In boys, the test is performed with the FSH and LH tests, if puberty is delayed or slow in developing. Although puberty begins at different times in different individuals, generally by the age of 10 years, there are hormonal and physical manifestations of the onset of puberty. A delay can occur if the testes do not produce enough testosterone or if the pituitary does not produce enough LH.
The test may be performed if a young boy seems to be undergoing a very early (precocious) puberty with obvious secondary sex characteristics, such as an enlarged penis, development of muscle mass and growth of body hair and may include measuring other androgens.
In men, the test may be performed when infertility is suspected or if the patient has a decreased sex drive or erectile dysfunction, which can result from low testosterone levels. Testing may include sperm analysis (semen analysis) in cases of infertility, or a blood test for total testosterone for erectile dysfunction or decreased sex drive. Free testosterone may be measured in conjunction with SHBG (Sex Hormone Binding Globulin) especially in situations such as obesity, thyroid disease, ageing, liver disease, certain drug treatment, HIV and nephrotic syndrome.
In women, testosterone may be measured if a patient has irregular or no menstrual periods, is having difficulty getting pregnant, or appears to have masculine features, such as facial and body hair, male pattern baldness and a low voice. Testosterone levels can rise because of that develop in either the ovary or adrenal gland or because of other conditions, such as polycystic ovarian syndrome (PCOS). Measurements of other and hormones may also be performed.
Blood for testosterone should be collected in the morning at about 08:00 hours and in the fasting state. Repeat measurements should be made if results are low or borderline before making a diagnosis.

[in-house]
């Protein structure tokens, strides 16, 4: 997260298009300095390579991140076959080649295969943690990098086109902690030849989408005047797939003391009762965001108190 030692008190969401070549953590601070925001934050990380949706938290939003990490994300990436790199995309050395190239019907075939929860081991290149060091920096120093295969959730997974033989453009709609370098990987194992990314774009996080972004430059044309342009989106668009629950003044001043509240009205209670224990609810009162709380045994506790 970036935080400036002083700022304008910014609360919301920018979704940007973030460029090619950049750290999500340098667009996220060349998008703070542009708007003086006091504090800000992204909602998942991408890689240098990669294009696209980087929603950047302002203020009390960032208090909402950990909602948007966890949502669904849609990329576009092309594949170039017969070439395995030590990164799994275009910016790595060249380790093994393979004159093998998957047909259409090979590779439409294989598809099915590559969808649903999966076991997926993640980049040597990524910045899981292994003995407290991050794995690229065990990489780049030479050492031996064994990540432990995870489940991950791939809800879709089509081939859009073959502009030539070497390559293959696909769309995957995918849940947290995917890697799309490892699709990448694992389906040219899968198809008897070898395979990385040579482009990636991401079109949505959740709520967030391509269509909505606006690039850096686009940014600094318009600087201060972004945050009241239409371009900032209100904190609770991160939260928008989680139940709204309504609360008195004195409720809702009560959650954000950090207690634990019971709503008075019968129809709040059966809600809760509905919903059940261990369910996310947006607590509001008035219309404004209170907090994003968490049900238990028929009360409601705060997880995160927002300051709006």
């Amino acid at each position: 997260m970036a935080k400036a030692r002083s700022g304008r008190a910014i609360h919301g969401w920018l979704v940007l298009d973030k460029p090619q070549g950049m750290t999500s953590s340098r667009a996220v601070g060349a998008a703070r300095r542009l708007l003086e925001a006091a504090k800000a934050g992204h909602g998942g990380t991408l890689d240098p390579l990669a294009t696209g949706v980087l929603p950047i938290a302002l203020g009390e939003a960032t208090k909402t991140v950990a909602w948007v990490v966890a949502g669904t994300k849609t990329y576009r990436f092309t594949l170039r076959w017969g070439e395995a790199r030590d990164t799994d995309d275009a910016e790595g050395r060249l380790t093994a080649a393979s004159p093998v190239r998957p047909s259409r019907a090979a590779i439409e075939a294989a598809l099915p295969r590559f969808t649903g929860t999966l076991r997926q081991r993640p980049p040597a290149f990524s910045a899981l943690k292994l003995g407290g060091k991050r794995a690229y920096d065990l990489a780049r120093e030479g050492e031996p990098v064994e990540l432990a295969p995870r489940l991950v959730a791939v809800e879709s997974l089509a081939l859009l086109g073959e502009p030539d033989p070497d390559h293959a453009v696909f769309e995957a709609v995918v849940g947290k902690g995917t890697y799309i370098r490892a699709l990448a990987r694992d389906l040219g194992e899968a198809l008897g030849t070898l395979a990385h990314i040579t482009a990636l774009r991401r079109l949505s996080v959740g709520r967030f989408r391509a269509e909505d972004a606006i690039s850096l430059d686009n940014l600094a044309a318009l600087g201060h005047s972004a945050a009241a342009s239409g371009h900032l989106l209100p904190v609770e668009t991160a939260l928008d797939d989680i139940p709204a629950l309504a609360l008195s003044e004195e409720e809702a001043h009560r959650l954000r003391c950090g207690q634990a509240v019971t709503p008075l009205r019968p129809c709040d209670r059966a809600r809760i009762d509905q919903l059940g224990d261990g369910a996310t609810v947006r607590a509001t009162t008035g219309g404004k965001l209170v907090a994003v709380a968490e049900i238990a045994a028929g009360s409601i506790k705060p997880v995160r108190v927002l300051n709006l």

There is great variability in testosterone levels between men and it is normal for testosterone levels to decline as men get older. Hypogonadism in a male refers to a reduction in sperm and/or testosterone production.
Primary hypogonadism, such as damage to the testes with reduced testosterone as a result, can indicate impaired testosterone production because of alcoholism, physical injury or viral diseases like mumps. Sperm production is also impaired. Genetic diseases also can cause decreased testosterone production in young men (Klinefelter’s, Kallman’s, and Prader-Willi syndromes) or testicular failure and infertility.
In secondary hypogonadism however, a decreased testosterone level may indicate hypothalamic or pituitary disease with reduced secretion of LH and FSH. Evaluation of possible causes should also include measurement of prolactin, thyroid hormones and cortisol.
Increased testosterone levels in males can indicate testicular tumours. Increased testosterone in boys is usually the cause of early puberty.
In women, increased testosterone levels can indicate polycystic ovary syndrome (PCOS) or an ovarian or adrenal gland tumour. Many analytical methods for testosterone in females lack sensitivity, with methods preferred for this assay.
Alcoholism and liver disease in males can decrease testosterone levels. Drugs, including steroids, can also decrease testosterone levels. Prostate cancer responds to androgens, so many men with advanced prostate cancer receive drugs that lower testosterone levels.